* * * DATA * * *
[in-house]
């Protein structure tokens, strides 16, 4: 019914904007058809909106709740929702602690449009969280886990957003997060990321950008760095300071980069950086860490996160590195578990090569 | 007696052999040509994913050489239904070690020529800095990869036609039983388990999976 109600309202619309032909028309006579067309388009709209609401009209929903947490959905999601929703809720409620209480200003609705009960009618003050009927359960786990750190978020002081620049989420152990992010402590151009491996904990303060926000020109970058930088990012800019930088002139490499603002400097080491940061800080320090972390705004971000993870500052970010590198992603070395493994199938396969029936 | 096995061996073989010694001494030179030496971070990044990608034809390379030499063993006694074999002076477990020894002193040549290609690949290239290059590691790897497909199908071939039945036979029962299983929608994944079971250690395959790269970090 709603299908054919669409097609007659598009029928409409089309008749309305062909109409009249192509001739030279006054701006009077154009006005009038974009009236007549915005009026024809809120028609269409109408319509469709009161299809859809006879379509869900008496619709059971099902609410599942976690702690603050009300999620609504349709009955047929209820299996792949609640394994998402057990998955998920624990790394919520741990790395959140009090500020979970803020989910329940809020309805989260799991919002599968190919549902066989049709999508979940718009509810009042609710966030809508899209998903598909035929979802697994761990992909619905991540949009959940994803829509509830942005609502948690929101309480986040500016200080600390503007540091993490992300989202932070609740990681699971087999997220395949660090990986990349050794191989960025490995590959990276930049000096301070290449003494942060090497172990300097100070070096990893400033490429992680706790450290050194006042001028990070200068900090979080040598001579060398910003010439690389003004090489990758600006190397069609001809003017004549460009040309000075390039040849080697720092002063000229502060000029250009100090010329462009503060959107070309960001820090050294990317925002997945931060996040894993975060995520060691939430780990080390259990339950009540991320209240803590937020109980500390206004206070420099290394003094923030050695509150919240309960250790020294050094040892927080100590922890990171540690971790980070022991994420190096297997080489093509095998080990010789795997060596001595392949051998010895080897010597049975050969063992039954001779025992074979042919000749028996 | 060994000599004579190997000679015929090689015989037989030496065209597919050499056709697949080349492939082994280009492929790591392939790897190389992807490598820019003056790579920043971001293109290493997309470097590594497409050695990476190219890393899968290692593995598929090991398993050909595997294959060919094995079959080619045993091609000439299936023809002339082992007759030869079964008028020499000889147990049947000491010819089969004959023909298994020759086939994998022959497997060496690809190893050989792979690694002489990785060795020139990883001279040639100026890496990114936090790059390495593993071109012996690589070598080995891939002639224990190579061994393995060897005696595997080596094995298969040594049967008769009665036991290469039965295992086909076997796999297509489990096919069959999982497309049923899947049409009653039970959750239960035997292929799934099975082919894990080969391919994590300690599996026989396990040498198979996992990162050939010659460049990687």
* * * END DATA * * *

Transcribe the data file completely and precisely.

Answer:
[in-house]
């Protein structure tokens, strides 16, 4: 019914904007058809909106709740929702602690449009969280886990957003997060990321950008760095300071980069950086860490996160590195578990090569 | 007696052999040509994913050489239904070690020529800095990869036609039983388990999976 109600309202619309032909028309006579067309388009709209609401009209929903947490959905999601929703809720409620209480200003609705009960009618003050009927359960786990750190978020002081620049989420152990992010402590151009491996904990303060926000020109970058930088990012800019930088002139490499603002400097080491940061800080320090972390705004971000993870500052970010590198992603070395493994199938396969029936 | 096995061996073989010694001494030179030496971070990044990608034809390379030499063993006694074999002076477990020894002193040549290609690949290239290059590691790897497909199908071939039945036979029962299983929608994944079971250690395959790269970090 709603299908054919669409097609007659598009029928409409089309008749309305062909109409009249192509001739030279006054701006009077154009006005009038974009009236007549915005009026024809809120028609269409109408319509469709009161299809859809006879379509869900008496619709059971099902609410599942976690702690603050009300999620609504349709009955047929209820299996792949609640394994998402057990998955998920624990790394919520741990790395959140009090500020979970803020989910329940809020309805989260799991919002599968190919549902066989049709999508979940718009509810009042609710966030809508899209998903598909035929979802697994761990992909619905991540949009959940994803829509509830942005609502948690929101309480986040500016200080600390503007540091993490992300989202932070609740990681699971087999997220395949660090990986990349050794191989960025490995590959990276930049000096301070290449003494942060090497172990300097100070070096990893400033490429992680706790450290050194006042001028990070200068900090979080040598001579060398910003010439690389003004090489990758600006190397069609001809003017004549460009040309000075390039040849080697720092002063000229502060000029250009100090010329462009503060959107070309960001820090050294990317925002997945931060996040894993975060995520060691939430780990080390259990339950009540991320209240803590937020109980500390206004206070420099290394003094923030050695509150919240309960250790020294050094040892927080100590922890990171540690971790980070022991994420190096297997080489093509095998080990010789795997060596001595392949051998010895080897010597049975050969063992039954001779025992074979042919000749028996 | 060994000599004579190997000679015929090689015989037989030496065209597919050499056709697949080349492939082994280009492929790591392939790897190389992807490598820019003056790579920043971001293109290493997309470097590594497409050695990476190219890393899968290692593995598929090991398993050909595997294959060919094995079959080619045993091609000439299936023809002339082992007759030869079964008028020499000889147990049947000491010819089969004959023909298994020759086939994998022959497997060496690809190893050989792979690694002489990785060795020139990883001279040639100026890496990114936090790059390495593993071109012996690589070598080995891939002639224990190579061994393995060897005696595997080596094995298969040594049967008769009665036991290469039965295992086909076997796999297509489990096919069959999982497309049923899947049409009653039970959750239960035997292929799934099975082919894990080969391919994590300690599996026989396990040498198979996992990162050939010659460049990687």